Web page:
The US Supreme Court ruled in a split decision Tuesday that a provision in the 1855 Treaty between the Yakama Nation of Indians and the US preempts Washington state’s fuel tax.
The case before the court involved Cougar Den, a wholesale fuel importer incorporated under Yakama law. Cougar Den obtains fuel in Oregon and transports it using Washington state’s public highways, selling the product at gas stations located within the Yakama reservation. Because this transport of fuel involves public highways, the Washington State Department of Licensing argued that $3.6 million in state taxes, penalties and licensing fees were owed. The Yakamas, though, claimed that a treaty provision reserved a “right, in common with citizens of the United States, to travel upon all public highways.”
Writing an opinion joined by Justices Sonia Sotomayor and Elena Kagan, Justice Stephen Breyer noted that the treaty’s protection of the right to travel on public highways includes travel with goods meant for trade. A tax on certain goods would impose a burden on the protected travel and would not be consistent with a fair reading of the treaty. Furthermore, there is substantial precedent allowing the treaty to pre-empt state law in other circumstances, such as the purchase of fishing licenses, where conflict exists.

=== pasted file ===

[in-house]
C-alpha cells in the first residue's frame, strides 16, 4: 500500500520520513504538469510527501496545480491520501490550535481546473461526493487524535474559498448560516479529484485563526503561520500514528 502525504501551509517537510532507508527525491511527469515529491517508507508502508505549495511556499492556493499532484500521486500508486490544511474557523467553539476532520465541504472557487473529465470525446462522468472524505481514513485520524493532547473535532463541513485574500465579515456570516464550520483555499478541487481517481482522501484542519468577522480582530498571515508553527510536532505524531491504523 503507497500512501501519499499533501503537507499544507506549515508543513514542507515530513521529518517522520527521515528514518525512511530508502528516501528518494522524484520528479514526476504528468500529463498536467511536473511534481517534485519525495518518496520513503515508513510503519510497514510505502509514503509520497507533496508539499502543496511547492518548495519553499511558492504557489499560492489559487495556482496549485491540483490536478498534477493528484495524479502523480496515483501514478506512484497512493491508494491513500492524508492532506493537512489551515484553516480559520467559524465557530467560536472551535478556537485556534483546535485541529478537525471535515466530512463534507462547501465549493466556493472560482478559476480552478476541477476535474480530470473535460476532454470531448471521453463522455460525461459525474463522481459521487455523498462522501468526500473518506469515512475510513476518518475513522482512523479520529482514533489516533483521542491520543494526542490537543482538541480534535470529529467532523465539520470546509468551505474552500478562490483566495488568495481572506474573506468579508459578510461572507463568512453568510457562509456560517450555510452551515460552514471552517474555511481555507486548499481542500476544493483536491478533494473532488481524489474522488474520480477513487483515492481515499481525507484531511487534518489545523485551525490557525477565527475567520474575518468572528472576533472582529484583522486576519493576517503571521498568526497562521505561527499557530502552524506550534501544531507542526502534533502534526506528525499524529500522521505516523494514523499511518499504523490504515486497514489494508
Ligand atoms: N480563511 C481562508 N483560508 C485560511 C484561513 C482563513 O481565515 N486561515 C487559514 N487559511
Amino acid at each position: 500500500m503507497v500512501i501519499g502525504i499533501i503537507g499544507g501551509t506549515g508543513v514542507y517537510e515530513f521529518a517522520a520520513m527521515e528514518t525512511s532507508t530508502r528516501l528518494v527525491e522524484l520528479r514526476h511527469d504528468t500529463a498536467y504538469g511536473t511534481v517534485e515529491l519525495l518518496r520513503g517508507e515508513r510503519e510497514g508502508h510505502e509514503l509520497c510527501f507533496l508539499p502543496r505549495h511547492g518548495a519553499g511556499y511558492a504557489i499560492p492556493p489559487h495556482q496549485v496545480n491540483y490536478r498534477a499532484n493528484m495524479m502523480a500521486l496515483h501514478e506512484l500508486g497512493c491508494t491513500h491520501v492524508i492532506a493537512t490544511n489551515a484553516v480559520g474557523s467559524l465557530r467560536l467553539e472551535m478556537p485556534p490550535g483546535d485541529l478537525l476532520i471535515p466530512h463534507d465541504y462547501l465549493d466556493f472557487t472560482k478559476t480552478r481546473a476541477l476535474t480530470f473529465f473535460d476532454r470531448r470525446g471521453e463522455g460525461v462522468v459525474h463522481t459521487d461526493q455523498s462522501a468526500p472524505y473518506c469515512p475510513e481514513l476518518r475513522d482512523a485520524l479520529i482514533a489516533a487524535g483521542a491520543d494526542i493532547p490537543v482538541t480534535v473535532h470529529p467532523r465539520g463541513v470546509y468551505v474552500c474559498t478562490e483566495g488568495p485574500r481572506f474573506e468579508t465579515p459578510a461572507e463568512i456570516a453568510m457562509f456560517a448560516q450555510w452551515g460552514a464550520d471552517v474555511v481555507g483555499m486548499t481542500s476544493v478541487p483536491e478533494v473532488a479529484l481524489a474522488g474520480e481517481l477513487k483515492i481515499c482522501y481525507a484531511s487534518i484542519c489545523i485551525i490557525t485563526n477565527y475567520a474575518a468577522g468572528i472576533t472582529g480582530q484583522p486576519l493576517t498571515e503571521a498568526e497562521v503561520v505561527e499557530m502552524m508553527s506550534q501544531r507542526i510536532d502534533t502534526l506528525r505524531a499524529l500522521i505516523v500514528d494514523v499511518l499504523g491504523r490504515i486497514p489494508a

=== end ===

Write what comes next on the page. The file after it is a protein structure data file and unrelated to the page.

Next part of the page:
In a concurrence joined by Justice Ruth Bader Ginsburg, Justice Neil Gorsuch dismissed Washington state’s attempt to read the treaty “only as a promise to tribal members of the right to venture out of their reservation and use the public highways like everyone else.” Such a reading would betray the original understanding of the right-to-travel provision and would lead the Yakama to “be made prisoners on their reservation.” The Yakama’s ability to travel broadly and market freely is consistent with the treaty’s original intent.
The Court’s decision affirms the holding of a Washington Superior Court and the Washington Supreme Court that the state fuel tax was pre-empted.